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Höyry-Kone - Huono Parturi CD (album) cover





4.25 | 158 ratings

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4 stars (8/10)

Things didn't get any less bizarre on Höyry-Kone's second album, "Huono Parturi". In fact, they took a lot of the ideas and approach from "Hyönteisiä Voi Rakastaa", added a bunch more, and pushed it to another level. This time around, the band seems a lot more together too, and the material is a lot more memorable as a result.

Much like 70s Finnish proggers Haikara, Höyry-Kone draws inspiration principally from King Crimson (though probably Haikara too), but Höyry-Kone also branched out enough to make it into the Avant-garde. However, more important than sonic similarities, the levels of creativity and willingness to experiment also remind me of KC. There is just such a feeling of freedom about this album, like they were just going to do whatever they wanted. Oh, and it sounds great too; that always helps.

The core sound to this album consists of a raucous blend of harsh guitars and impressive violin/cello, along with pounding complex rhythms and interspersed with occasional booming male vocals and quieter sections. Well, that still doesn't really encapsulate the core sound, but then there are quite a few songs that are nothing like it anyway. For instance the first song, "Beata Viscera", is a serene Latin opera, completely unlike the rest of the album, and goes on for about 7 minutes. Unlike some other reviewers I definitely enjoy this song, but it is a complete misdirect as to what the rest of the album will sound like. It's even in a completely different language (the rest of the vocals are in Finnish).

After the opening, the album launches headlong into madness with "Terva-Antti Ku Häihin Lähti". The first time I listened to this album, I had turned up the volume quite loud to listen to the quieter parts of the first song, so the harsh strike of the opening riff actually made me jump when it caught me completely by surprise. This song is a dramatic string fuelled gallop, where the guitar sounds like it's in pain at times, the way it screeches. Whilst no song on here could be fully representative of such a diverse album, it nonetheless does give a better indication of what the rest of the album will sound like. The next song, "Karhunkaato", also really rocks. The strong male vocals return, and the violin guides complex rhythms that still manage to be strong and driving.

Things don't let up with "Lumisah", another quite heavy song. The percussion really crashes here and the violin floats around sinisterly as it so often does on this album. Weird but headbangable (yes that definitely is a word)! For me, headbanging then turns to a sort of enjoyable bemusement, with the good humoured interlude "Baksteri". It's a Silly little piece of old school jazz that (at less than two minutes) manages to be a fun interjection without outstaying it's welcome. It provides a brief but welcome break before just ending strangely and without much ceremony.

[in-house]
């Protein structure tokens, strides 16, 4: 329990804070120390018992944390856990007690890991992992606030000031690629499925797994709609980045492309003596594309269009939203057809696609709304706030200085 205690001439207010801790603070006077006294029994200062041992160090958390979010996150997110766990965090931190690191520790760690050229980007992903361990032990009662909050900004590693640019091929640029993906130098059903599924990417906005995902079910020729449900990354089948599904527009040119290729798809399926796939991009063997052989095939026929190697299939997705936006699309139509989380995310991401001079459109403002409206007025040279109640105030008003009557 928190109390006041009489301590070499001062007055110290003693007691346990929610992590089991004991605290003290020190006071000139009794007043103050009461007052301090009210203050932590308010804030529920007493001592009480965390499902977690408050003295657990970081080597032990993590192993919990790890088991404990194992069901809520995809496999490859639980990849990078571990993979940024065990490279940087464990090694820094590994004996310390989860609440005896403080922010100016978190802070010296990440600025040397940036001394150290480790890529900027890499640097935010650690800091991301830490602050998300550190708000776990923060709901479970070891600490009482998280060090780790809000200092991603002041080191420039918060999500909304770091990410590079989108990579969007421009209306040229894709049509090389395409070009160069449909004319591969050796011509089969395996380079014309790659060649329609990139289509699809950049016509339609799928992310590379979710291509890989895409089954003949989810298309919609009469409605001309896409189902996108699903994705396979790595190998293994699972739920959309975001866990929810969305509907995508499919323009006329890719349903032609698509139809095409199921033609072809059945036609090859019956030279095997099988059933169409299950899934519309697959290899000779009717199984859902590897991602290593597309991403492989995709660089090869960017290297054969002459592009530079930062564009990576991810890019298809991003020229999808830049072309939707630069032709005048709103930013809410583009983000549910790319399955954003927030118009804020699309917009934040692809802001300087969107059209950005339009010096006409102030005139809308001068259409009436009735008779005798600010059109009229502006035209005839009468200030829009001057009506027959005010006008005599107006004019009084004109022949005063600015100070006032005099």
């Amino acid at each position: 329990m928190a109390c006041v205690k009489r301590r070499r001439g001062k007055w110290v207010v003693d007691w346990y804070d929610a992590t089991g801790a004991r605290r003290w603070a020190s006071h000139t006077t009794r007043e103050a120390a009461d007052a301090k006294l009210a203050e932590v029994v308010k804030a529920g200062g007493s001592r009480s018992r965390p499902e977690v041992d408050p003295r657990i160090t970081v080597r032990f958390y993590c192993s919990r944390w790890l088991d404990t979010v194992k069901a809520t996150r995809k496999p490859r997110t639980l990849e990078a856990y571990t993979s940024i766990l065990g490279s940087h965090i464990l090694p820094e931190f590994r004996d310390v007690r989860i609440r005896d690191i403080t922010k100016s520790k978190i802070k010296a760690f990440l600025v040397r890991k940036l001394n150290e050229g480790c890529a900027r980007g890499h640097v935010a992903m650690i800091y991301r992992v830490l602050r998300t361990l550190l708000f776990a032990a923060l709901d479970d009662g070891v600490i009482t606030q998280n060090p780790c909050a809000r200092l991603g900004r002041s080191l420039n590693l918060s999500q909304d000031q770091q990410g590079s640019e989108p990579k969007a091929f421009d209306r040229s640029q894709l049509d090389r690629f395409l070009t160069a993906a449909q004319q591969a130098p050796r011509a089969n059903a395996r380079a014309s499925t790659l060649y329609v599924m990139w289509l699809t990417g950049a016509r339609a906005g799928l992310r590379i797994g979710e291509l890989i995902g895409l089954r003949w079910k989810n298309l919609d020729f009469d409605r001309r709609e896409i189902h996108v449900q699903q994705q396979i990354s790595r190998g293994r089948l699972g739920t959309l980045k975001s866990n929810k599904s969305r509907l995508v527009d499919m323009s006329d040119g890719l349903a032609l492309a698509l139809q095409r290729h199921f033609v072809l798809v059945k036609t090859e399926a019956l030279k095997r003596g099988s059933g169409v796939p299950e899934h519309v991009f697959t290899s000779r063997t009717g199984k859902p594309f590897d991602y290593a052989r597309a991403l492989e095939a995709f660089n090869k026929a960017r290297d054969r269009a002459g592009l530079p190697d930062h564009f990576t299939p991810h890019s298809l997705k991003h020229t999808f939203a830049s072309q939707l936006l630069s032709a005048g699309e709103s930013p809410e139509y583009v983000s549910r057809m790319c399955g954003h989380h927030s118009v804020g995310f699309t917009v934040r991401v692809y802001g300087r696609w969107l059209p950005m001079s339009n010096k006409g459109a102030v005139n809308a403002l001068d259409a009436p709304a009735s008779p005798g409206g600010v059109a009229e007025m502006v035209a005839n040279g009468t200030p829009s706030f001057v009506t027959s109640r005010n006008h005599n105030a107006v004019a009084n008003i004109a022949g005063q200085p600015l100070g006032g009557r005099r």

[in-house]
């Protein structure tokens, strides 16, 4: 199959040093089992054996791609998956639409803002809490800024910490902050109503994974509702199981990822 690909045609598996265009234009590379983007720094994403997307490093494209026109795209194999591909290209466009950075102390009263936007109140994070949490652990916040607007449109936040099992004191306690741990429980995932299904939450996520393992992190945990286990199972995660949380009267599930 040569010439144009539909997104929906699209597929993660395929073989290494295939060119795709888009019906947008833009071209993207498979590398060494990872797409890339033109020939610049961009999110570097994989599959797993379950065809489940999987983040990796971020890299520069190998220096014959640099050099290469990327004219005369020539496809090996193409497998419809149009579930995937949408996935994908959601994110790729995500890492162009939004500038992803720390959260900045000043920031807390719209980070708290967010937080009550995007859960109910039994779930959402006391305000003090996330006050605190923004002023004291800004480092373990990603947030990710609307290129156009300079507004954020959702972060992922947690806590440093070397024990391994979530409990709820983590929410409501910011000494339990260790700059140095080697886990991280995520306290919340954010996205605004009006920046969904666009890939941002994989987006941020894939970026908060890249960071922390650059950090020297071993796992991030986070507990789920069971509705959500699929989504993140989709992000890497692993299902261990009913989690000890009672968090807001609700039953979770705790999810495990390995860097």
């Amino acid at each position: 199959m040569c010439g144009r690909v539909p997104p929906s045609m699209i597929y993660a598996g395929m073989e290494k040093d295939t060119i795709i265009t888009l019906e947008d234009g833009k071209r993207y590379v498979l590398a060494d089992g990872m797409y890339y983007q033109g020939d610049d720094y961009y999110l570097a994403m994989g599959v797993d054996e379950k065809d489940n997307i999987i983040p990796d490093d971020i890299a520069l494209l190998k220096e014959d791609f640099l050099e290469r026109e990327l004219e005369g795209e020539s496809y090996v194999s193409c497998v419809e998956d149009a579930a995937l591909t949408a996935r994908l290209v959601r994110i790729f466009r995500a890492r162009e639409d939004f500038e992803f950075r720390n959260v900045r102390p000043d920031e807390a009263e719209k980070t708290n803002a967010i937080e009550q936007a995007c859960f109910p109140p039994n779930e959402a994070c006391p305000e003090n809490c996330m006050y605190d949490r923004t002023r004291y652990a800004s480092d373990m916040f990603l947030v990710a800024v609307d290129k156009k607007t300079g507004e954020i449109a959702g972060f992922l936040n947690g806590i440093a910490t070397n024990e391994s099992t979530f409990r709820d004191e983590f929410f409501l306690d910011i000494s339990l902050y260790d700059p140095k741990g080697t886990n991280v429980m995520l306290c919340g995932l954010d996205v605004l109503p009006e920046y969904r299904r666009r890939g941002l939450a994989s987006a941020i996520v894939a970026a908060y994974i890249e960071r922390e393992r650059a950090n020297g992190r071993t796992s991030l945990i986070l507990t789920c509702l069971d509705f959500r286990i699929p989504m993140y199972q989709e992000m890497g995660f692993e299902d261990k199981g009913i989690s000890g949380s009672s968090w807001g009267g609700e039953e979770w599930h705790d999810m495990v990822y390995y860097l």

The title track, "Huono Parturi" takes us back to the hard rocking mix of harsh Frippish guitar riffing and slithering violin. Once again Topi Lehtipuu shows great strength with his vocals, and good range too. As with the rest of the album, Höyry-Kone play very well as a unit, often stopping and starting together, or paying intricately across each other without ever getting into a mess. This leads into another two minute interesting little track, which again is completely different to the rest of the album. "Ullakon Lelut" is an atmospheric ethereal piece, that holds attention intensely, and again is just the right length. It also serves as proof Höyry-Kone can be subtle as well as bold.

Once more, just when they've set you into one mood that's when they slam you in the face with the aggressive heavy stuff, in this case "Tottele". I Think I can hear some growling noises in the background at certain points, which is fun. I also like the thick distorted bass soloing on this song, which puts me in mind of John Wetton. "Tottele" is another short song, but heavy and mad this time, so it feels like a hit and run. The album then continues with "Kala" and "Laahustaja", both of which take their time a bit more and move between slower, quieter, calmer sections and more exciting sections, in quite a natural manner (not an easy feat for weird music like this). "Laahustaja" also features some enjoyable guiding contributions from the flute which I liked.

After an exhausting journey, things finally conclude with "Laina-Ajalla". There are some high quality vocals here, Finnish does really accent the delivery in a good way, I think. It does mean I have no idea what the song is going on about, though according to google translate, some sort of photographer. The other songs appear to be about tipping bears, attic toys and fish, so I can only assume all manner of spectacular nonsense is being sung about. There is some more guitar torturing (definite squeals) and the song (and indeed the album) ends with a crescendo of wailing vocals before fading away to some odd noises. Phew!

Late 90s Finland might not be an obvious place to look for imaginative and exciting Avant-Prog, but this album really impressed me, and you should definitely check it out. It's full of ideas, and great inventive musicianship from all instruments. Even the percussion has some odd sounds (e.g. metal clinks). The mix of shorter pieces and heavy bombardment, along with the variety of music on offer make this a brilliant album to get into. It's such a shame Höyry-Kone ended things here; goodness knows where they would have gone next!

ScorchedFirth | 4/5 |


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